Making Movies, by Sidney Lumet
Picasso once noted that when art critics get together they talk about Form and Structure and Meaning. When artists get together they talk about where you can buy cheap turpentine.
This book is about turpentine, and about how to use turpentine to make Form and Structure and Meaning. It is full of beautiful, funny little anecdotes from Lumet’s dozens of films, most not so well-known. Lumet comes across as practical, dedicated, kind and wise. The chapters are organized thematically: The Script, Actors, Music, etc.
By far the most interesting chapter was The Camera. Lumet makes simple physical tweaks that completely change what an audience gets from the movie. Angle, lens choice, light and color: not just in each shot but telling a story across the scenes and with different characters.
I also loved seeing the call sheets and his detailed breakdowns of them.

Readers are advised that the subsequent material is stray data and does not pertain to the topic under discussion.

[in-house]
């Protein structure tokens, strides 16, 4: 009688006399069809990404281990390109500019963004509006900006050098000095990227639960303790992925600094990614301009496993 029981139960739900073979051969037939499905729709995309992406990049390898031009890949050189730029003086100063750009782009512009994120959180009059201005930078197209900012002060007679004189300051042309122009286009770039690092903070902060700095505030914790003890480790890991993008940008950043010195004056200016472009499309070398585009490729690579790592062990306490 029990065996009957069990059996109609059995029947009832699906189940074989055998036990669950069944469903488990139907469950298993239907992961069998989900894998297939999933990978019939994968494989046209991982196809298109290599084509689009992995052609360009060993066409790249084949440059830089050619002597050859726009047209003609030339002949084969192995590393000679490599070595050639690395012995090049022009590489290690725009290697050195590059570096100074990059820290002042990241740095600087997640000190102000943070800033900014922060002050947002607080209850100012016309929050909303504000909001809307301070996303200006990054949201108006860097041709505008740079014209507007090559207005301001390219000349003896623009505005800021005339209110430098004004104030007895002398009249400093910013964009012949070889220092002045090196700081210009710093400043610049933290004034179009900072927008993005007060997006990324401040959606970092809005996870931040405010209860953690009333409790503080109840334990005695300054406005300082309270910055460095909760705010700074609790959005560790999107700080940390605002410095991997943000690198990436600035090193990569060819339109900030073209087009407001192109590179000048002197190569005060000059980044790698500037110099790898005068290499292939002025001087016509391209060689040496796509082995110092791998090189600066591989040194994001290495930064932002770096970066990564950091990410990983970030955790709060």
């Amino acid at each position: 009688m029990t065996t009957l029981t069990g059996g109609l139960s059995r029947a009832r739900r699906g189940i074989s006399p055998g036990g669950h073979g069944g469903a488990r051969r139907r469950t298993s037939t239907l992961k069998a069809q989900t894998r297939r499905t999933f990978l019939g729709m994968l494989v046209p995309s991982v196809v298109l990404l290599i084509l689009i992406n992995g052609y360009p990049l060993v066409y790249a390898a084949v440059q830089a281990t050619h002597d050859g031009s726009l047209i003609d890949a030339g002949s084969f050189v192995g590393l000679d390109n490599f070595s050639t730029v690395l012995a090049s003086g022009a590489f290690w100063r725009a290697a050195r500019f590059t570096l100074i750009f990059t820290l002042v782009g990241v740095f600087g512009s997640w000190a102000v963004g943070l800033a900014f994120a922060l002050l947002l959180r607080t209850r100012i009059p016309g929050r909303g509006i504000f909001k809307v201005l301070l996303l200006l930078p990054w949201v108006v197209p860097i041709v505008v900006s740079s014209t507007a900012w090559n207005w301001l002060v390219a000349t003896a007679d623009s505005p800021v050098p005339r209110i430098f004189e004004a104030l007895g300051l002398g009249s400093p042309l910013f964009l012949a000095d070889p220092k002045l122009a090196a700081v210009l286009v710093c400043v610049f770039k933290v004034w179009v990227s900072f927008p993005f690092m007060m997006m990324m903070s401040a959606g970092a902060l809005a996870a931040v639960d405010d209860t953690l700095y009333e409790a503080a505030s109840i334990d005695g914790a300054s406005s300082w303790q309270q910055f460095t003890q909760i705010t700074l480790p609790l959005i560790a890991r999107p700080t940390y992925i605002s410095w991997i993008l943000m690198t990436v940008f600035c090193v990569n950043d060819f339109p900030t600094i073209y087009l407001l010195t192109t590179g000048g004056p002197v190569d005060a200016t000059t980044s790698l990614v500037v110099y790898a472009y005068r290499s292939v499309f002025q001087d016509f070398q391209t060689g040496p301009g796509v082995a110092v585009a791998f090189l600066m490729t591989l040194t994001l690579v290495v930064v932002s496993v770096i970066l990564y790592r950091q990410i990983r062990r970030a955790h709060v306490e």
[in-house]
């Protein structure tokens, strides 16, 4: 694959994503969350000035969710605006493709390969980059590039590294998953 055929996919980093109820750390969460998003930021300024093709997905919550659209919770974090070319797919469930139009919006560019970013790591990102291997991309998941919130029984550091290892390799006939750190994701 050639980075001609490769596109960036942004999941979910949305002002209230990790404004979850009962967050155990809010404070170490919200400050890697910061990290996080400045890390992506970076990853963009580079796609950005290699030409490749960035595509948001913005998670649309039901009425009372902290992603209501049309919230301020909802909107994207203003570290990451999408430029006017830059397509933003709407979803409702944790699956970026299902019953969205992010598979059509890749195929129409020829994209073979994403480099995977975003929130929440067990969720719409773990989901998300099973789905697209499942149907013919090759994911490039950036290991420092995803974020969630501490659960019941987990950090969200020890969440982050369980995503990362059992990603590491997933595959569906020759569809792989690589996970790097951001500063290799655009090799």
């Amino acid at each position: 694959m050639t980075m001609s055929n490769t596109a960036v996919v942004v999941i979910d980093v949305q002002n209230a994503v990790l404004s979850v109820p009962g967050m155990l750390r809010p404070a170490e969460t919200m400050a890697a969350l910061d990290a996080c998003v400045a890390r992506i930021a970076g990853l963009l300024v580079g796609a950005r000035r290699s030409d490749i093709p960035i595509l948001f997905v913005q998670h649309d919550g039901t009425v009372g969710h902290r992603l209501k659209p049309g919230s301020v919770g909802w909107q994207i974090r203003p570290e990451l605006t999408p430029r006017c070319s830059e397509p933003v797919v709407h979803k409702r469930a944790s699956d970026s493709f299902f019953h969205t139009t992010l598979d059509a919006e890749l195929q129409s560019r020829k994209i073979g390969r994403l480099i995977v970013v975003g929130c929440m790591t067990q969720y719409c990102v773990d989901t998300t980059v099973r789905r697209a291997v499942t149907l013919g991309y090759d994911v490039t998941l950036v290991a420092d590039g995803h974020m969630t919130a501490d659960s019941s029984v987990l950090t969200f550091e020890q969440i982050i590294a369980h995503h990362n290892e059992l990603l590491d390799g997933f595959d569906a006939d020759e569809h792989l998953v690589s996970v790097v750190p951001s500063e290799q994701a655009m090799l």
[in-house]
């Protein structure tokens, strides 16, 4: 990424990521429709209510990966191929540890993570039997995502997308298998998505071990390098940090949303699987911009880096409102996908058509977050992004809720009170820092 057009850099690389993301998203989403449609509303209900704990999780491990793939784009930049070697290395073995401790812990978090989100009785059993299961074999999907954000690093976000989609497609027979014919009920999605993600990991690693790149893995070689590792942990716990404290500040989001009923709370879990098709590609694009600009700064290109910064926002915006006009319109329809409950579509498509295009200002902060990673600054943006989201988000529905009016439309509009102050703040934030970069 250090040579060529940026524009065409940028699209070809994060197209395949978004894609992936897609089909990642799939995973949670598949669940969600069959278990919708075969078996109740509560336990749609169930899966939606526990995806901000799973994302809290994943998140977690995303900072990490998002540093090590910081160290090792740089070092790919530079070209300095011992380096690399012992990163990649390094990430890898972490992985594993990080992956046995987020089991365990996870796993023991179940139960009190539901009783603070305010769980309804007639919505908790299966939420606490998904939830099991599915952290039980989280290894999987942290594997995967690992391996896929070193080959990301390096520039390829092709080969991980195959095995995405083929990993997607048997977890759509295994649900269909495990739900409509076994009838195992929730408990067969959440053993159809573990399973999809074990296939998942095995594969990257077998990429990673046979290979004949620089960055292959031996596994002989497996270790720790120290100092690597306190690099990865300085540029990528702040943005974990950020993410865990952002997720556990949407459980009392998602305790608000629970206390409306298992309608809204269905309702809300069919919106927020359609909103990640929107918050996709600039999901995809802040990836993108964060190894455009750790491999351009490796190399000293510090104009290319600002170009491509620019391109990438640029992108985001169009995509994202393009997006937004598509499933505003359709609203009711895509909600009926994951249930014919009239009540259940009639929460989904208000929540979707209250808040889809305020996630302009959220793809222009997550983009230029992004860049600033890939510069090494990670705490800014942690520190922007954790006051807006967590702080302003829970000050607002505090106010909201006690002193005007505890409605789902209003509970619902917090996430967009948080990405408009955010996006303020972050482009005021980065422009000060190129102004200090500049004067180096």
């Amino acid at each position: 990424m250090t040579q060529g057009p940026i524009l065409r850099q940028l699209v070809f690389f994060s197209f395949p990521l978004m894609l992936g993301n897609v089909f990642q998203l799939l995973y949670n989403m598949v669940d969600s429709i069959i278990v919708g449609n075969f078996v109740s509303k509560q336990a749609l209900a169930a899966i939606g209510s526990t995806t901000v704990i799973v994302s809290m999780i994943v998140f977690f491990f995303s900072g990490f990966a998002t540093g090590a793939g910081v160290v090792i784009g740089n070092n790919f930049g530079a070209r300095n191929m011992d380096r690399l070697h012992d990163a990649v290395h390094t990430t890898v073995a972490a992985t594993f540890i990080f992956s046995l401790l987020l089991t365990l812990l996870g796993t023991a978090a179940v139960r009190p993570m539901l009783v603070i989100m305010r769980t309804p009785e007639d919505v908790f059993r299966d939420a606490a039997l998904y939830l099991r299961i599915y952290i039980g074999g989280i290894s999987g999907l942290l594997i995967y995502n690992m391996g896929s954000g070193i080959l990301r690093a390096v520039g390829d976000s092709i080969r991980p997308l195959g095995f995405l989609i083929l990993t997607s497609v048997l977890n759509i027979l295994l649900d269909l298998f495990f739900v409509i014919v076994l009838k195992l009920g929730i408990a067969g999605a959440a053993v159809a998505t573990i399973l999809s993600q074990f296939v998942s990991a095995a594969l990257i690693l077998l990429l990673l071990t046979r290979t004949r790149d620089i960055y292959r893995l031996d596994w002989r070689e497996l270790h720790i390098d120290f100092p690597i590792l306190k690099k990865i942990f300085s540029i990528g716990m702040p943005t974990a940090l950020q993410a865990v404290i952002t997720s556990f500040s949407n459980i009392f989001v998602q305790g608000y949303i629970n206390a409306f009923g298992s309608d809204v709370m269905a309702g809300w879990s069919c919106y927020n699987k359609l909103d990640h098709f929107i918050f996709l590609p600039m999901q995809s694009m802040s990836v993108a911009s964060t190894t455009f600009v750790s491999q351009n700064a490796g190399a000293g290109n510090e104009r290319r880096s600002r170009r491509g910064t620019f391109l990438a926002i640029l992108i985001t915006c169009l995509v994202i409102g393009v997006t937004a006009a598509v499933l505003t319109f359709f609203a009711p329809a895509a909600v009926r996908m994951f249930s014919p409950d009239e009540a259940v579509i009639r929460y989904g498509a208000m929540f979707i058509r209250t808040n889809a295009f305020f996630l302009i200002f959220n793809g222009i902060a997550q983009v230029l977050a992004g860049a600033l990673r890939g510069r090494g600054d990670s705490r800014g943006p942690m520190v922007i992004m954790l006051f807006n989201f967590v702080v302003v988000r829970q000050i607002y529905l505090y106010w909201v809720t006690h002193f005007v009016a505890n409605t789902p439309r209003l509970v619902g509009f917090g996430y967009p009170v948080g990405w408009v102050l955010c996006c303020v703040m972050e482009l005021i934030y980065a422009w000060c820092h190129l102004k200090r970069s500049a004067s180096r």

Movies are the most complicated, multi-authored works of art our civilization produces. Beyond the vision, there is a great deal of craft and an obsessive focus over months, with limited room for mistakes. It’s not glamorous, but we are left with the sense that it is work worth doing well.
This is one of the great management books I’ve ever read. A director is the manager of a small company, assembled hastily to operate over a short time period1. He must take all these experienced professionals, each with their own goals, and align them behind his own vision. The highest compliment you can pay on the set, he claims, is to say “We’re all making the same movie”. In other words, we’re all working towards the same goals.
What would it look like if we built software on the film model? Assemble a team for a fixed time period, sprint to delivery. ↩